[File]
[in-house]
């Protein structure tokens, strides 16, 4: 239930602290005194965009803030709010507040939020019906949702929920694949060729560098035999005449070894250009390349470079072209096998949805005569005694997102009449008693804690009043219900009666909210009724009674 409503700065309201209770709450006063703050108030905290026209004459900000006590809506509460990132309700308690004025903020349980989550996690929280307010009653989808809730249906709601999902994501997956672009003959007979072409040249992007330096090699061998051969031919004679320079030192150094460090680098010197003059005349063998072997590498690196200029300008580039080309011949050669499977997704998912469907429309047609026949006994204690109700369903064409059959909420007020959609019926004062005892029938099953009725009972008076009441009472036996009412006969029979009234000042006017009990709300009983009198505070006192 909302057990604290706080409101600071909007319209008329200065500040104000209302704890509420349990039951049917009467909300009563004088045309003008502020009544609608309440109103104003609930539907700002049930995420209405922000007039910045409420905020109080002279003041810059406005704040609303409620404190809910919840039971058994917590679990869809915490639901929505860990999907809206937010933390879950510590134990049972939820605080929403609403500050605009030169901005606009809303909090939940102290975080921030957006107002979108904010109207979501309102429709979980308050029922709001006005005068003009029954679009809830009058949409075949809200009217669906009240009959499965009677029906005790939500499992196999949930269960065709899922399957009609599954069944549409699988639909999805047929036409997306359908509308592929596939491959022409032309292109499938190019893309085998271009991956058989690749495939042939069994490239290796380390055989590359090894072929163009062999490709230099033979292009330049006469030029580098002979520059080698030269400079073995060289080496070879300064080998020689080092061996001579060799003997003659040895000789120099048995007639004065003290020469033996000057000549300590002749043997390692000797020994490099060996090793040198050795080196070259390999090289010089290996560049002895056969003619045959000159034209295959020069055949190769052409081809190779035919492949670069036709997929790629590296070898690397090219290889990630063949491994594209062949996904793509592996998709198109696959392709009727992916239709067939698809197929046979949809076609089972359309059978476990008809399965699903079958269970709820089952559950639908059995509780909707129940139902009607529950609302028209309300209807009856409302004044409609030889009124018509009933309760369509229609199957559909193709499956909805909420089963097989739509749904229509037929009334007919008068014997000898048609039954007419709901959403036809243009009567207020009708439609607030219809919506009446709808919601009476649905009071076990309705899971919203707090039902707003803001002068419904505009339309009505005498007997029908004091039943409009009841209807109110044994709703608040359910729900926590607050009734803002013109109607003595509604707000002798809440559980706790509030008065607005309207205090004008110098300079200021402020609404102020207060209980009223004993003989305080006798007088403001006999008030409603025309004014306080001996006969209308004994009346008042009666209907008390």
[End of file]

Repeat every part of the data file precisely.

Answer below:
[in-house]
């Protein structure tokens, strides 16, 4: 239930602290005194965009803030709010507040939020019906949702929920694949060729560098035999005449070894250009390349470079072209096998949805005569005694997102009449008693804690009043219900009666909210009724009674 409503700065309201209770709450006063703050108030905290026209004459900000006590809506509460990132309700308690004025903020349980989550996690929280307010009653989808809730249906709601999902994501997956672009003959007979072409040249992007330096090699061998051969031919004679320079030192150094460090680098010197003059005349063998072997590498690196200029300008580039080309011949050669499977997704998912469907429309047609026949006994204690109700369903064409059959909420007020959609019926004062005892029938099953009725009972008076009441009472036996009412006969029979009234000042006017009990709300009983009198505070006192 909302057990604290706080409101600071909007319209008329200065500040104000209302704890509420349990039951049917009467909300009563004088045309003008502020009544609608309440109103104003609930539907700002049930995420209405922000007039910045409420905020109080002279003041810059406005704040609303409620404190809910919840039971058994917590679990869809915490639901929505860990999907809206937010933390879950510590134990049972939820605080929403609403500050605009030169901005606009809303909090939940102290975080921030957006107002979108904010109207979501309102429709979980308050029922709001006005005068003009029954679009809830009058949409075949809200009217669906009240009959499965009677029906005790939500499992196999949930269960065709899922399957009609599954069944549409699988639909999805047929036409997306359908509308592929596939491959022409032309292109499938190019893309085998271009991956058989690749495939042939069994490239290796380390055989590359090894072929163009062999490709230099033979292009330049006469030029580098002979520059080698030269400079073995060289080496070879300064080998020689080092061996001579060799003997003659040895000789120099048995007639004065003290020469033996000057000549300590002749043997390692000797020994490099060996090793040198050795080196070259390999090289010089290996560049002895056969003619045959000159034209295959020069055949190769052409081809190779035919492949670069036709997929790629590296070898690397090219290889990630063949491994594209062949996904793509592996998709198109696959392709009727992916239709067939698809197929046979949809076609089972359309059978476990008809399965699903079958269970709820089952559950639908059995509780909707129940139902009607529950609302028209309300209807009856409302004044409609030889009124018509009933309760369509229609199957559909193709499956909805909420089963097989739509749904229509037929009334007919008068014997000898048609039954007419709901959403036809243009009567207020009708439609607030219809919506009446709808919601009476649905009071076990309705899971919203707090039902707003803001002068419904505009339309009505005498007997029908004091039943409009009841209807109110044994709703608040359910729900926590607050009734803002013109109607003595509604707000002798809440559980706790509030008065607005309207205090004008110098300079200021402020609404102020207060209980009223004993003989305080006798007088403001006999008030409603025309004014306080001996006969209308004994009346008042009666209907008390």